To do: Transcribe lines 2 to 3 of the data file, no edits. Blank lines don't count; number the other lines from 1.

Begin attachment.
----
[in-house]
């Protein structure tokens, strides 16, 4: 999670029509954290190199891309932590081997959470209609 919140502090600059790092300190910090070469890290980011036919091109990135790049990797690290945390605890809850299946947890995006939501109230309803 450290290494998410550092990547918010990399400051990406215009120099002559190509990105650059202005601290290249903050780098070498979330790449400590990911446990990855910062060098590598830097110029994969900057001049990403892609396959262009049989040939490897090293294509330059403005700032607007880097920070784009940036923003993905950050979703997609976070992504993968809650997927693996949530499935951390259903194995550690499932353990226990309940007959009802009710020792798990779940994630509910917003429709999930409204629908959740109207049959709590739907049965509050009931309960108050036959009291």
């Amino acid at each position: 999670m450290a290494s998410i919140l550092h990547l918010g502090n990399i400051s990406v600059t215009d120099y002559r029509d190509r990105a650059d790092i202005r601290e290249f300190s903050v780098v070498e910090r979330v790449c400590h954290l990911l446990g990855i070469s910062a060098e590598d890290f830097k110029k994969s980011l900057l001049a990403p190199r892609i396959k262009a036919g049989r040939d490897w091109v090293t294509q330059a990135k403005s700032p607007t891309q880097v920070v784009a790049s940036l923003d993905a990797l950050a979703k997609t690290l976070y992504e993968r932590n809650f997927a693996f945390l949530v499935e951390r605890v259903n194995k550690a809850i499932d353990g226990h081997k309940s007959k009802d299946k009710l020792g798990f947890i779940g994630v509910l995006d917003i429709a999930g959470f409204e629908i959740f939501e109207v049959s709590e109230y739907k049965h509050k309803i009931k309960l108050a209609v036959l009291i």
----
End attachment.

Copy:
């Protein structure tokens, strides 16, 4: 999670029509954290190199891309932590081997959470209609 919140502090600059790092300190910090070469890290980011036919091109990135790049990797690290945390605890809850299946947890995006939501109230309803 450290290494998410550092990547918010990399400051990406215009120099002559190509990105650059202005601290290249903050780098070498979330790449400590990911446990990855910062060098590598830097110029994969900057001049990403892609396959262009049989040939490897090293294509330059403005700032607007880097920070784009940036923003993905950050979703997609976070992504993968809650997927693996949530499935951390259903194995550690499932353990226990309940007959009802009710020792798990779940994630509910917003429709999930409204629908959740109207049959709590739907049965509050009931309960108050036959009291």
């Amino acid at each position: 999670m450290a290494s998410i919140l550092h990547l918010g502090n990399i400051s990406v600059t215009d120099y002559r029509d190509r990105a650059d790092i202005r601290e290249f300190s903050v780098v070498e910090r979330v790449c400590h954290l990911l446990g990855i070469s910062a060098e590598d890290f830097k110029k994969s980011l900057l001049a990403p190199r892609i396959k262009a036919g049989r040939d490897w091109v090293t294509q330059a990135k403005s700032p607007t891309q880097v920070v784009a790049s940036l923003d993905a990797l950050a979703k997609t690290l976070y992504e993968r932590n809650f997927a693996f945390l949530v499935e951390r605890v259903n194995k550690a809850i499932d353990g226990h081997k309940s007959k009802d299946k009710l020792g798990f947890i779940g994630v509910l995006d917003i429709a999930g959470f409204e629908i959740f939501e109207v049959s709590e109230y739907k049965h509050k309803i009931k309960l108050a209609v036959l009291i």